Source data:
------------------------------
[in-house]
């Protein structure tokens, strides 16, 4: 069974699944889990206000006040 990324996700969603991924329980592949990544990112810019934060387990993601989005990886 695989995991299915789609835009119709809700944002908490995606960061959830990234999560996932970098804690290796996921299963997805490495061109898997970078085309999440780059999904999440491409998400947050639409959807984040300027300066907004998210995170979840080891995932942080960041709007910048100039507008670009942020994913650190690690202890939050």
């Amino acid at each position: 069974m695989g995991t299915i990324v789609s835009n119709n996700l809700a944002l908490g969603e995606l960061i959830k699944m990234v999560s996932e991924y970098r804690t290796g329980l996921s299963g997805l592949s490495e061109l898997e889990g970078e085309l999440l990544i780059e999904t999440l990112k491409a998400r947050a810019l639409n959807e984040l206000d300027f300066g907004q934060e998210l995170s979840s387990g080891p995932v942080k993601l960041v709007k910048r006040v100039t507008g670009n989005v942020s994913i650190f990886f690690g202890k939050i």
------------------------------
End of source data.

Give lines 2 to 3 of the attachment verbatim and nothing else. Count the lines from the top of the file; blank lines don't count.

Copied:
């Protein structure tokens, strides 16, 4: 069974699944889990206000006040 990324996700969603991924329980592949990544990112810019934060387990993601989005990886 695989995991299915789609835009119709809700944002908490995606960061959830990234999560996932970098804690290796996921299963997805490495061109898997970078085309999440780059999904999440491409998400947050639409959807984040300027300066907004998210995170979840080891995932942080960041709007910048100039507008670009942020994913650190690690202890939050």
């Amino acid at each position: 069974m695989g995991t299915i990324v789609s835009n119709n996700l809700a944002l908490g969603e995606l960061i959830k699944m990234v999560s996932e991924y970098r804690t290796g329980l996921s299963g997805l592949s490495e061109l898997e889990g970078e085309l999440l990544i780059e999904t999440l990112k491409a998400r947050a810019l639409n959807e984040l206000d300027f300066g907004q934060e998210l995170s979840s387990g080891p995932v942080k993601l960041v709007k910048r006040v100039t507008g670009n989005v942020s994913i650190f990886f690690g202890k939050i």